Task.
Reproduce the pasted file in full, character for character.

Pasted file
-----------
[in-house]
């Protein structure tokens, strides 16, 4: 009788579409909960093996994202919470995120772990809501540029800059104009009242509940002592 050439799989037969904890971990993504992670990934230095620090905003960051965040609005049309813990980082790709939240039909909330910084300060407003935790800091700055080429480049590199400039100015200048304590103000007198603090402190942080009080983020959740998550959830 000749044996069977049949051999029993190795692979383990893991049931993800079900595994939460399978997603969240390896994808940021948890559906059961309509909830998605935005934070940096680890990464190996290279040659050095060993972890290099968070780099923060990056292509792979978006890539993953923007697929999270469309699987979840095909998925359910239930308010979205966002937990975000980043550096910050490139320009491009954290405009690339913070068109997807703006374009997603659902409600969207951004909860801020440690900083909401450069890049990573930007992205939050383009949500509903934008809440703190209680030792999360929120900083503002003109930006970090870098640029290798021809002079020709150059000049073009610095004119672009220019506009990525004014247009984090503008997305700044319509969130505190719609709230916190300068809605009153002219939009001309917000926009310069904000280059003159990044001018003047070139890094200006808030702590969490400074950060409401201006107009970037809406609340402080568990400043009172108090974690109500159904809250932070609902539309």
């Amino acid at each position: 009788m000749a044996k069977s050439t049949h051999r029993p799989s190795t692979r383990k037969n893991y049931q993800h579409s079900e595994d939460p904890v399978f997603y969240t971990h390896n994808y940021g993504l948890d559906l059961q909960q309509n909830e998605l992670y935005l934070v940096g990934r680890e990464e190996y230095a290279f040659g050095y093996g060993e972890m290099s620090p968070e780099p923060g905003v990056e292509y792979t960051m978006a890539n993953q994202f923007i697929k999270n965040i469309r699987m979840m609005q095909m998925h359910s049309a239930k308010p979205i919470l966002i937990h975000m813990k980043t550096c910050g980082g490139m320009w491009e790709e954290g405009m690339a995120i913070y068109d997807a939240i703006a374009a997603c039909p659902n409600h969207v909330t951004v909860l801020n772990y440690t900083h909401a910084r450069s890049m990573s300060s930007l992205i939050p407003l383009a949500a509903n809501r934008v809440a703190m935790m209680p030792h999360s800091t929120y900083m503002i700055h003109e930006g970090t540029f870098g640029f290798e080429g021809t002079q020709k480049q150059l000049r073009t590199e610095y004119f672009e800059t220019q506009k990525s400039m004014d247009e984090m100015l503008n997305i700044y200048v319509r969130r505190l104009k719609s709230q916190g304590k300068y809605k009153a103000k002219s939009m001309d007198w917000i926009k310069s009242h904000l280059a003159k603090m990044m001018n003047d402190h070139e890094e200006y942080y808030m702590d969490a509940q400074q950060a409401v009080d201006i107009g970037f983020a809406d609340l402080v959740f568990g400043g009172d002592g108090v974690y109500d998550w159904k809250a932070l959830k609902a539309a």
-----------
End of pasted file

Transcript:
[in-house]
């Protein structure tokens, strides 16, 4: 009788579409909960093996994202919470995120772990809501540029800059104009009242509940002592 050439799989037969904890971990993504992670990934230095620090905003960051965040609005049309813990980082790709939240039909909330910084300060407003935790800091700055080429480049590199400039100015200048304590103000007198603090402190942080009080983020959740998550959830 000749044996069977049949051999029993190795692979383990893991049931993800079900595994939460399978997603969240390896994808940021948890559906059961309509909830998605935005934070940096680890990464190996290279040659050095060993972890290099968070780099923060990056292509792979978006890539993953923007697929999270469309699987979840095909998925359910239930308010979205966002937990975000980043550096910050490139320009491009954290405009690339913070068109997807703006374009997603659902409600969207951004909860801020440690900083909401450069890049990573930007992205939050383009949500509903934008809440703190209680030792999360929120900083503002003109930006970090870098640029290798021809002079020709150059000049073009610095004119672009220019506009990525004014247009984090503008997305700044319509969130505190719609709230916190300068809605009153002219939009001309917000926009310069904000280059003159990044001018003047070139890094200006808030702590969490400074950060409401201006107009970037809406609340402080568990400043009172108090974690109500159904809250932070609902539309």
């Amino acid at each position: 009788m000749a044996k069977s050439t049949h051999r029993p799989s190795t692979r383990k037969n893991y049931q993800h579409s079900e595994d939460p904890v399978f997603y969240t971990h390896n994808y940021g993504l948890d559906l059961q909960q309509n909830e998605l992670y935005l934070v940096g990934r680890e990464e190996y230095a290279f040659g050095y093996g060993e972890m290099s620090p968070e780099p923060g905003v990056e292509y792979t960051m978006a890539n993953q994202f923007i697929k999270n965040i469309r699987m979840m609005q095909m998925h359910s049309a239930k308010p979205i919470l966002i937990h975000m813990k980043t550096c910050g980082g490139m320009w491009e790709e954290g405009m690339a995120i913070y068109d997807a939240i703006a374009a997603c039909p659902n409600h969207v909330t951004v909860l801020n772990y440690t900083h909401a910084r450069s890049m990573s300060s930007l992205i939050p407003l383009a949500a509903n809501r934008v809440a703190m935790m209680p030792h999360s800091t929120y900083m503002i700055h003109e930006g970090t540029f870098g640029f290798e080429g021809t002079q020709k480049q150059l000049r073009t590199e610095y004119f672009e800059t220019q506009k990525s400039m004014d247009e984090m100015l503008n997305i700044y200048v319509r969130r505190l104009k719609s709230q916190g304590k300068y809605k009153a103000k002219s939009m001309d007198w917000i926009k310069s009242h904000l280059a003159k603090m990044m001018n003047d402190h070139e890094e200006y942080y808030m702590d969490a509940q400074q950060a409401v009080d201006i107009g970037f983020a809406d609340l402080v959740f568990g400043g009172d002592g108090v974690y109500d998550w159904k809250a932070l959830k609902a539309a």